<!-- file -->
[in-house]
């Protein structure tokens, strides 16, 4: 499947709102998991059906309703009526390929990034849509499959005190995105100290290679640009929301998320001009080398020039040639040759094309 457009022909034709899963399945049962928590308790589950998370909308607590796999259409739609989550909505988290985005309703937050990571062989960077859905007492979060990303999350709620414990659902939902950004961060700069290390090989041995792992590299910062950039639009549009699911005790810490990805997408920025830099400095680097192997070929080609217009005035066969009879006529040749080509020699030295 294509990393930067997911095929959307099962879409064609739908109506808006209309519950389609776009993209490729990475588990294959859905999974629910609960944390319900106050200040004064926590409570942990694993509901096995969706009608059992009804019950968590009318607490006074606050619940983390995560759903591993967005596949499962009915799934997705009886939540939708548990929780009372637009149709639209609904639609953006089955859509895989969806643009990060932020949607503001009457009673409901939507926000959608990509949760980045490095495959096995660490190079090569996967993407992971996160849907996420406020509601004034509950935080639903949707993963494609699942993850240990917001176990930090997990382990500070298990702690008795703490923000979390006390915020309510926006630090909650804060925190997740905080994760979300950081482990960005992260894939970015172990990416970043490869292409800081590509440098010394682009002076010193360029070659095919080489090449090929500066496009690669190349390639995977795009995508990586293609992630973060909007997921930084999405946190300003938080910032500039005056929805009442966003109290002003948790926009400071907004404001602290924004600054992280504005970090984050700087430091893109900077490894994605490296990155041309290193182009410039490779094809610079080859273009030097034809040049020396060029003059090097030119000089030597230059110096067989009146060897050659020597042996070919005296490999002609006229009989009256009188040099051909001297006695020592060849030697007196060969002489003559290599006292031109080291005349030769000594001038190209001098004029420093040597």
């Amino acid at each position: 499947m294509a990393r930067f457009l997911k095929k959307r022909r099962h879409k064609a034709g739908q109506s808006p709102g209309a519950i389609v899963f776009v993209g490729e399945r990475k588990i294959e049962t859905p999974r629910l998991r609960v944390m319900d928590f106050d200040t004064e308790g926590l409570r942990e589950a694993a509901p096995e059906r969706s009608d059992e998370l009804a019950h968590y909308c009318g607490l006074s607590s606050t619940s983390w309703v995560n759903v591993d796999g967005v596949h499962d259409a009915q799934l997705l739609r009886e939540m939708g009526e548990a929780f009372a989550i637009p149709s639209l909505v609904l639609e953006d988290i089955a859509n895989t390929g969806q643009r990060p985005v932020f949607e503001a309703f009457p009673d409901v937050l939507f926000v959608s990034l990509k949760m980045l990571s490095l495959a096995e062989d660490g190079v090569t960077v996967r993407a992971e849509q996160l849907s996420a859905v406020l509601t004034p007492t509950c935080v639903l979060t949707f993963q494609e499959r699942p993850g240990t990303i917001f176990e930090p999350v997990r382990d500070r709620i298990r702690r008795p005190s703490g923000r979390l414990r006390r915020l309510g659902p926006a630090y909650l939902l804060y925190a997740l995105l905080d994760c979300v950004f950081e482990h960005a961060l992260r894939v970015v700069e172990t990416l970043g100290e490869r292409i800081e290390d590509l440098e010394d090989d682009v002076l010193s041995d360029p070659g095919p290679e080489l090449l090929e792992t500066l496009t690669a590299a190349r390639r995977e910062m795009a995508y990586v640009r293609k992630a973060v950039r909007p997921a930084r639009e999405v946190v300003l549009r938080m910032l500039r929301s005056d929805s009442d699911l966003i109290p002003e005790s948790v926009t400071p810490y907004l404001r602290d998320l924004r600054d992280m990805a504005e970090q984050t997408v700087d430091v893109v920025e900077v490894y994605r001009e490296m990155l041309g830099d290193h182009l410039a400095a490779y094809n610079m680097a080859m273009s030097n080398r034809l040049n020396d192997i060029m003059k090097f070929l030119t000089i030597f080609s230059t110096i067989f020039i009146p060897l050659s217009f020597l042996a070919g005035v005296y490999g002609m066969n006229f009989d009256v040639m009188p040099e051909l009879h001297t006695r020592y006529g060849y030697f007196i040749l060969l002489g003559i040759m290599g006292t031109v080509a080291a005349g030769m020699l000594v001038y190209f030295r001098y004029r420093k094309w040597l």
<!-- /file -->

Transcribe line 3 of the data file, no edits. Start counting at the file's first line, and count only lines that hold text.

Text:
């Amino acid at each position: 499947m294509a990393r930067f457009l997911k095929k959307r022909r099962h879409k064609a034709g739908q109506s808006p709102g209309a519950i389609v899963f776009v993209g490729e399945r990475k588990i294959e049962t859905p999974r629910l998991r609960v944390m319900d928590f106050d200040t004064e308790g926590l409570r942990e589950a694993a509901p096995e059906r969706s009608d059992e998370l009804a019950h968590y909308c009318g607490l006074s607590s606050t619940s983390w309703v995560n759903v591993d796999g967005v596949h499962d259409a009915q799934l997705l739609r009886e939540m939708g009526e548990a929780f009372a989550i637009p149709s639209l909505v609904l639609e953006d988290i089955a859509n895989t390929g969806q643009r990060p985005v932020f949607e503001a309703f009457p009673d409901v937050l939507f926000v959608s990034l990509k949760m980045l990571s490095l495959a096995e062989d660490g190079v090569t960077v996967r993407a992971e849509q996160l849907s996420a859905v406020l509601t004034p007492t509950c935080v639903l979060t949707f993963q494609e499959r699942p993850g240990t990303i917001f176990e930090p999350v997990r382990d500070r709620i298990r702690r008795p005190s703490g923000r979390l414990r006390r915020l309510g659902p926006a630090y909650l939902l804060y925190a997740l995105l905080d994760c979300v950004f950081e482990h960005a961060l992260r894939v970015v700069e172990t990416l970043g100290e490869r292409i800081e290390d590509l440098e010394d090989d682009v002076l010193s041995d360029p070659g095919p290679e080489l090449l090929e792992t500066l496009t690669a590299a190349r390639r995977e910062m795009a995508y990586v640009r293609k992630a973060v950039r909007p997921a930084r639009e999405v946190v300003l549009r938080m910032l500039r929301s005056d929805s009442d699911l966003i109290p002003e005790s948790v926009t400071p810490y907004l404001r602290d998320l924004r600054d992280m990805a504005e970090q984050t997408v700087d430091v893109v920025e900077v490894y994605r001009e490296m990155l041309g830099d290193h182009l410039a400095a490779y094809n610079m680097a080859m273009s030097n080398r034809l040049n020396d192997i060029m003059k090097f070929l030119t000089i030597f080609s230059t110096i067989f020039i009146p060897l050659s217009f020597l042996a070919g005035v005296y490999g002609m066969n006229f009989d009256v040639m009188p040099e051909l009879h001297t006695r020592y006529g060849y030697f007196i040749l060969l002489g003559i040759m290599g006292t031109v080509a080291a005349g030769m020699l000594v001038y190209f030295r001098y004029r420093k094309w040597l």